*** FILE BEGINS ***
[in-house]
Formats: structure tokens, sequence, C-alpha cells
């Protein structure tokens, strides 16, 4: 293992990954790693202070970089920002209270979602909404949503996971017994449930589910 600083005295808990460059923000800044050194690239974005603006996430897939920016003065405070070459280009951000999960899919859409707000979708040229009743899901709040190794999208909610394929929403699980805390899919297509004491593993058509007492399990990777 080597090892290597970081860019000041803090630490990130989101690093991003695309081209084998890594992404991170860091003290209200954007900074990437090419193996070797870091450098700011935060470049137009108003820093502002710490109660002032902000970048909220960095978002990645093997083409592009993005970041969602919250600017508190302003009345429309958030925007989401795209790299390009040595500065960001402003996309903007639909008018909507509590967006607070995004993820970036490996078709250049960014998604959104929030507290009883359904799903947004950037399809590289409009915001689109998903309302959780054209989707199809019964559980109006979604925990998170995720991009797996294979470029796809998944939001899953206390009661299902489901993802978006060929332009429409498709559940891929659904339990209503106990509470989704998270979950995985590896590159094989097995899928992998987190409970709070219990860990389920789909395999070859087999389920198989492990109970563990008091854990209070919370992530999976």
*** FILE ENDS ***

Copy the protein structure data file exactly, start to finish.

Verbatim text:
[in-house]
Formats: structure tokens, sequence, C-alpha cells
């Protein structure tokens, strides 16, 4: 293992990954790693202070970089920002209270979602909404949503996971017994449930589910 600083005295808990460059923000800044050194690239974005603006996430897939920016003065405070070459280009951000999960899919859409707000979708040229009743899901709040190794999208909610394929929403699980805390899919297509004491593993058509007492399990990777 080597090892290597970081860019000041803090630490990130989101690093991003695309081209084998890594992404991170860091003290209200954007900074990437090419193996070797870091450098700011935060470049137009108003820093502002710490109660002032902000970048909220960095978002990645093997083409592009993005970041969602919250600017508190302003009345429309958030925007989401795209790299390009040595500065960001402003996309903007639909008018909507509590967006607070995004993820970036490996078709250049960014998604959104929030507290009883359904799903947004950037399809590289409009915001689109998903309302959780054209989707199809019964559980109006979604925990998170995720991009797996294979470029796809998944939001899953206390009661299902489901993802978006060929332009429409498709559940891929659904339990209503106990509470989704998270979950995985590896590159094989097995899928992998987190409970709070219990860990389920789909395999070859087999389920198989492990109970563990008091854990209070919370992530999976």